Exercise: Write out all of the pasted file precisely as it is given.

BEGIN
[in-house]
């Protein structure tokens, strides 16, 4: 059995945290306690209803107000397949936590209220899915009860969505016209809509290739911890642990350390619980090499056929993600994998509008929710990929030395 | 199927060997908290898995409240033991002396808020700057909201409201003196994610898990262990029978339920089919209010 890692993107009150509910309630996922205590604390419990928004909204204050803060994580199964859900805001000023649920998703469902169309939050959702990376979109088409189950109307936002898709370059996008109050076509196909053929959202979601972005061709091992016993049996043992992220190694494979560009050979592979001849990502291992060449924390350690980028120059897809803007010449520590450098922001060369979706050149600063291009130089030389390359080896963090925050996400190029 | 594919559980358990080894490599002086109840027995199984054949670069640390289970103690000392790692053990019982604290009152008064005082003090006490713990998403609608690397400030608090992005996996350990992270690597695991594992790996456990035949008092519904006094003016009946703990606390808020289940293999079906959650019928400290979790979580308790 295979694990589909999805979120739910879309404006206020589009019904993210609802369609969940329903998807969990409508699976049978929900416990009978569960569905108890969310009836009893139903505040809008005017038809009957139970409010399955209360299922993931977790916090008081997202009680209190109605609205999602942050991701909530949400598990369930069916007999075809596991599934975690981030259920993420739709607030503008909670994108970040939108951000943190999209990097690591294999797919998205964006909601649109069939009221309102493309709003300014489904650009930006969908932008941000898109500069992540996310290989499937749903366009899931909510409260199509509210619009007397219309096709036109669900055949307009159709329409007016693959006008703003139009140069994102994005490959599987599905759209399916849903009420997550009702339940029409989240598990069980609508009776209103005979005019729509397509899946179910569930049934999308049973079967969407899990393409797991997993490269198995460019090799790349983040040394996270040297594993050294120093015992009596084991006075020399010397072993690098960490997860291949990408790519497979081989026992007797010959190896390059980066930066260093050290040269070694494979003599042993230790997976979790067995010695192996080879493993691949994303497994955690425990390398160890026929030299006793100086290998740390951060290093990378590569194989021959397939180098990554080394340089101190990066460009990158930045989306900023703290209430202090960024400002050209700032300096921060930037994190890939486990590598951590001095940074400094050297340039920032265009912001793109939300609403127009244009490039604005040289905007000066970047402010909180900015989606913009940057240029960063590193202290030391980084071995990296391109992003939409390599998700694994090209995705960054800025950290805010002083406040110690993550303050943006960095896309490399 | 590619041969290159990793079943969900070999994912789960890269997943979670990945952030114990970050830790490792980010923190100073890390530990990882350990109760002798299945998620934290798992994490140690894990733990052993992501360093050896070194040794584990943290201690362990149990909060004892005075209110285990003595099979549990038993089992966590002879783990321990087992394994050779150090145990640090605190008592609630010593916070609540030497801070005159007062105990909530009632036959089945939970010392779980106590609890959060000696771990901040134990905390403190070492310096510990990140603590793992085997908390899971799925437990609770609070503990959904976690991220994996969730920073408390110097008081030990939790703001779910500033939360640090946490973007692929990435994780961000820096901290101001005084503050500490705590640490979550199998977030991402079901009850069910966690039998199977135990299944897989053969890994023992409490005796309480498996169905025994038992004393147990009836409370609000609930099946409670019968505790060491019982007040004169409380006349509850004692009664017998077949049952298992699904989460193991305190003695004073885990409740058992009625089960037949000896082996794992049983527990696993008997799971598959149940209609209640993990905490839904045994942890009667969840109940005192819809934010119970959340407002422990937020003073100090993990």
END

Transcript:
[in-house]
């Protein structure tokens, strides 16, 4: 059995945290306690209803107000397949936590209220899915009860969505016209809509290739911890642990350390619980090499056929993600994998509008929710990929030395 | 199927060997908290898995409240033991002396808020700057909201409201003196994610898990262990029978339920089919209010 890692993107009150509910309630996922205590604390419990928004909204204050803060994580199964859900805001000023649920998703469902169309939050959702990376979109088409189950109307936002898709370059996008109050076509196909053929959202979601972005061709091992016993049996043992992220190694494979560009050979592979001849990502291992060449924390350690980028120059897809803007010449520590450098922001060369979706050149600063291009130089030389390359080896963090925050996400190029 | 594919559980358990080894490599002086109840027995199984054949670069640390289970103690000392790692053990019982604290009152008064005082003090006490713990998403609608690397400030608090992005996996350990992270690597695991594992790996456990035949008092519904006094003016009946703990606390808020289940293999079906959650019928400290979790979580308790 295979694990589909999805979120739910879309404006206020589009019904993210609802369609969940329903998807969990409508699976049978929900416990009978569960569905108890969310009836009893139903505040809008005017038809009957139970409010399955209360299922993931977790916090008081997202009680209190109605609205999602942050991701909530949400598990369930069916007999075809596991599934975690981030259920993420739709607030503008909670994108970040939108951000943190999209990097690591294999797919998205964006909601649109069939009221309102493309709003300014489904650009930006969908932008941000898109500069992540996310290989499937749903366009899931909510409260199509509210619009007397219309096709036109669900055949307009159709329409007016693959006008703003139009140069994102994005490959599987599905759209399916849903009420997550009702339940029409989240598990069980609508009776209103005979005019729509397509899946179910569930049934999308049973079967969407899990393409797991997993490269198995460019090799790349983040040394996270040297594993050294120093015992009596084991006075020399010397072993690098960490997860291949990408790519497979081989026992007797010959190896390059980066930066260093050290040269070694494979003599042993230790997976979790067995010695192996080879493993691949994303497994955690425990390398160890026929030299006793100086290998740390951060290093990378590569194989021959397939180098990554080394340089101190990066460009990158930045989306900023703290209430202090960024400002050209700032300096921060930037994190890939486990590598951590001095940074400094050297340039920032265009912001793109939300609403127009244009490039604005040289905007000066970047402010909180900015989606913009940057240029960063590193202290030391980084071995990296391109992003939409390599998700694994090209995705960054800025950290805010002083406040110690993550303050943006960095896309490399 | 590619041969290159990793079943969900070999994912789960890269997943979670990945952030114990970050830790490792980010923190100073890390530990990882350990109760002798299945998620934290798992994490140690894990733990052993992501360093050896070194040794584990943290201690362990149990909060004892005075209110285990003595099979549990038993089992966590002879783990321990087992394994050779150090145990640090605190008592609630010593916070609540030497801070005159007062105990909530009632036959089945939970010392779980106590609890959060000696771990901040134990905390403190070492310096510990990140603590793992085997908390899971799925437990609770609070503990959904976690991220994996969730920073408390110097008081030990939790703001779910500033939360640090946490973007692929990435994780961000820096901290101001005084503050500490705590640490979550199998977030991402079901009850069910966690039998199977135990299944897989053969890994023992409490005796309480498996169905025994038992004393147990009836409370609000609930099946409670019968505790060491019982007040004169409380006349509850004692009664017998077949049952298992699904989460193991305190003695004073885990409740058992009625089960037949000896082996794992049983527990696993008997799971598959149940209609209640993990905490839904045994942890009667969840109940005192819809934010119970959340407002422990937020003073100090993990």